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A Hole in a Fence

Director: D.W. Young

(US DVD: 9 Dec 2008)

When a vacant lot filled with squatters, graffiti tags and trash gets torn down, who loses?
Developers and police may disagree, but A Hole in the Fence, D.W. Young’s documentary about the Red Hook section of Brooklyn, makes the case that everyone is hurt a little bit when spaces like the lot – the nooks and crannies that give a neighborhood character and tell the community’s story—give way to parking lots and big box stores.


The fence in the title refers to the scrap and cinder blocks that conceal the lot from the street, making it a prime hideaway for homeless people and graffiti artists. But the lot is prime real estate complete with a view of the Statue of Liberty, and Young wonders how it has remained untouched by development for so long.


That’s a question easily asked about Red Hook itself. When A Hole in a Fence was filmed, locals who took more than a little bit of pride that their community has remained gritty and working-class were nervously contemplating the neighborhood’s future. A controversial IKEA furniture store was about to be constructed on land adjacent to the vacant lot, one of a string of developments that seemed poised to take over Red Hook’s crumbling industrial waterfront.


Through clever use of a neighborhood map and using the lot as his focal point, Young turns his camera on the people and places that will be most impacted by IKEA and the sea change the store is likely to create in terms of traffic and interest in Red Hook.
We meet Benjamin Uyeda, a young architect who temporarily builds a shelter and moves into the lot as part of a university project intended to combine urban planning with activism.  Uyeda and his collaborators eventually give their shelter, which has its own primitive heating and drainage system, to one of the lot’s semi-permanent residents.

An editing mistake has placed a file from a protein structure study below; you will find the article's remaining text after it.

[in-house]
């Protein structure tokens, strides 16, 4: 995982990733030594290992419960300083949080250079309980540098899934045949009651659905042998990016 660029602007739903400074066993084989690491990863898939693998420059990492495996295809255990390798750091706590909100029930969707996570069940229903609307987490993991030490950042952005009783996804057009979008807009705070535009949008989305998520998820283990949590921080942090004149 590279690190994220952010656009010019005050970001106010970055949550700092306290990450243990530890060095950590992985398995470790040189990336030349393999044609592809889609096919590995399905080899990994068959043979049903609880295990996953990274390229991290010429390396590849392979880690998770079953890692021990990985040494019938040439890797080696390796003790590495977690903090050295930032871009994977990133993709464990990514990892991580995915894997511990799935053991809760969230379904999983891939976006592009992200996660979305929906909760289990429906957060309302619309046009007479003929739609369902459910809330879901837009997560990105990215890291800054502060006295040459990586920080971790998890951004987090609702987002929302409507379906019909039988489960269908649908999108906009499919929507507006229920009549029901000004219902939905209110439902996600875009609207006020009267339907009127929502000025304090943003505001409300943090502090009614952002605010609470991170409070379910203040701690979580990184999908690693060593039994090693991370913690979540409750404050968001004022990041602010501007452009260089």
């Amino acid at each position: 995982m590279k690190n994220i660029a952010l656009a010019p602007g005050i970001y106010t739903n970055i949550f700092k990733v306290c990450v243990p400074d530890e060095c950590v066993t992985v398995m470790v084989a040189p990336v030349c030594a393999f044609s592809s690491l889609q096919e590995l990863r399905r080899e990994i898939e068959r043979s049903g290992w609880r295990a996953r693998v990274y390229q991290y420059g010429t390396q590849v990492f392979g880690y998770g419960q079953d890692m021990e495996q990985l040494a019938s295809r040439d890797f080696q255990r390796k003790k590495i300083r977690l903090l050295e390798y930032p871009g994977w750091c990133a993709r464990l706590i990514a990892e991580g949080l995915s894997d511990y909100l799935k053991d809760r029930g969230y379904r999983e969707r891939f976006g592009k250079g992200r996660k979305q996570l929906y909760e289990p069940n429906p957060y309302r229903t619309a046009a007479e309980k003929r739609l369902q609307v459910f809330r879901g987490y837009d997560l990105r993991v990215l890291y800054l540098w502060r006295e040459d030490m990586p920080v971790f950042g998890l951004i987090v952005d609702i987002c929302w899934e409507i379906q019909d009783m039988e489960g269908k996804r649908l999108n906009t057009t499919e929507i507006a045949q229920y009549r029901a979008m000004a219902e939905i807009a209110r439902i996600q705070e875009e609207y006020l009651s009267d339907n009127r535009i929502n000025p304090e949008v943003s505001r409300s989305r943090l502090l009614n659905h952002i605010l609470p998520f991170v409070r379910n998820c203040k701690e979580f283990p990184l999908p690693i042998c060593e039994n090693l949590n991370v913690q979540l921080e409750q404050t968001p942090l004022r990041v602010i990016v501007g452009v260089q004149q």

Across the street from the planned IKEA entrance is a nonprofit that promotes sustainable development. The executive director is skeptical about how the big box store will benefit the community economically, but also sees potential for fruitful collaboration between his group and the retailer.


At a nearby park, older residents hope the young will take jobs at the store. The young people plan to visit IKEA – but only to create spray-painted expressions of their displeasure at losing the lot as a tagging spot.


A Hole in a Fence clocks in at less than an hour and much of the film feels like Young simply uploaded his raw footage into a computer and pressed “play”.  Young’s technique fits the honest, unfiltered nature of many of the interviews (“Can I say that?” one black Red Hook asks after lamenting the influx of white yuppies and hipsters in the neighborhood. He doesn’t wait for an answer before continuing to make his point.)


The director’s affection for this neighborhood is clear, particularly after viewing the additional film and photos of the rough but striking landscape that are included on the DVD. But the documentary feels scattered, as if Young couldn’t bring himself to edit out any of the fascinating people and places he found in Red Hook.


The coming of gentrification and sprawl to Red Hook is like an earthquake that generated shockwaves throughout the neighborhood. Young only focuses on three or four of these “shockwaves”, but that’s almost too many for a film this short. As soon as the audience has a chance to fully absorb one story, the filmmakers have moved up the street to talk to someone else.


About two-thirds of the way through, Young turns his attention to a dry dock set to be demolished to make way for IKEA’s parking lot. The narrative clearly could have been a documentary unto itself and contains one of the film’s most bitterly laughable moments: the revelation that IKEA promised to “preserve” the dry dock by painting its outline, murder victim style, onto the concrete parking lot. The dry dock story is an interesting tangent, but it takes the documentary away from its heart, the abandoned lot.


At the end of A Hole in the Fence, the abandoned lot’s future – and the neighborhood’s—is unclear. It’s a fitting conclusion for a documentary that is more of a beginning than a fully-realized film.

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